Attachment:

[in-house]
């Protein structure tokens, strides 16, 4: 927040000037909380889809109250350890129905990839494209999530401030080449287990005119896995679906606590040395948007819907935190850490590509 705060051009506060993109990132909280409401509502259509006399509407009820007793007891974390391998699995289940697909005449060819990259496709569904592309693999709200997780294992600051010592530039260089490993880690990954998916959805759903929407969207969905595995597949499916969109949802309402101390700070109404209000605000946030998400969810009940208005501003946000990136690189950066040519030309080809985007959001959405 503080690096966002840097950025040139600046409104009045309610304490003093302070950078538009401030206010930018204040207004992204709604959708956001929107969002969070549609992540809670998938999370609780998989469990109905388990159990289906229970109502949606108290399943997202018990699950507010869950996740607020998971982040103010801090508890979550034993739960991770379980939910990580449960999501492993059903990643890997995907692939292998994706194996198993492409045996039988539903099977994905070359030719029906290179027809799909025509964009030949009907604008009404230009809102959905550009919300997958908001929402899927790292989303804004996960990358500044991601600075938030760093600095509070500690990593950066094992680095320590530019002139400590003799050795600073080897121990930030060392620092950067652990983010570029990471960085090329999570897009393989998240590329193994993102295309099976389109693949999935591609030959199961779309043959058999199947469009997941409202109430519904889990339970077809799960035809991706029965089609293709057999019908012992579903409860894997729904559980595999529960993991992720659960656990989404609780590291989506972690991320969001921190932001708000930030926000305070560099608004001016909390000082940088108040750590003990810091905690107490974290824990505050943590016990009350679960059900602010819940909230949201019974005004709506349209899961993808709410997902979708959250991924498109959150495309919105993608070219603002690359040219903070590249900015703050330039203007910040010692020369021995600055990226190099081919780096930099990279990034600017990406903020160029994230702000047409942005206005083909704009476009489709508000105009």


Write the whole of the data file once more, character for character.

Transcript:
[in-house]
């Protein structure tokens, strides 16, 4: 927040000037909380889809109250350890129905990839494209999530401030080449287990005119896995679906606590040395948007819907935190850490590509 705060051009506060993109990132909280409401509502259509006399509407009820007793007891974390391998699995289940697909005449060819990259496709569904592309693999709200997780294992600051010592530039260089490993880690990954998916959805759903929407969207969905595995597949499916969109949802309402101390700070109404209000605000946030998400969810009940208005501003946000990136690189950066040519030309080809985007959001959405 503080690096966002840097950025040139600046409104009045309610304490003093302070950078538009401030206010930018204040207004992204709604959708956001929107969002969070549609992540809670998938999370609780998989469990109905388990159990289906229970109502949606108290399943997202018990699950507010869950996740607020998971982040103010801090508890979550034993739960991770379980939910990580449960999501492993059903990643890997995907692939292998994706194996198993492409045996039988539903099977994905070359030719029906290179027809799909025509964009030949009907604008009404230009809102959905550009919300997958908001929402899927790292989303804004996960990358500044991601600075938030760093600095509070500690990593950066094992680095320590530019002139400590003799050795600073080897121990930030060392620092950067652990983010570029990471960085090329999570897009393989998240590329193994993102295309099976389109693949999935591609030959199961779309043959058999199947469009997941409202109430519904889990339970077809799960035809991706029965089609293709057999019908012992579903409860894997729904559980595999529960993991992720659960656990989404609780590291989506972690991320969001921190932001708000930030926000305070560099608004001016909390000082940088108040750590003990810091905690107490974290824990505050943590016990009350679960059900602010819940909230949201019974005004709506349209899961993808709410997902979708959250991924498109959150495309919105993608070219603002690359040219903070590249900015703050330039203007910040010692020369021995600055990226190099081919780096930099990279990034600017990406903020160029994230702000047409942005206005083909704009476009489709508000105009």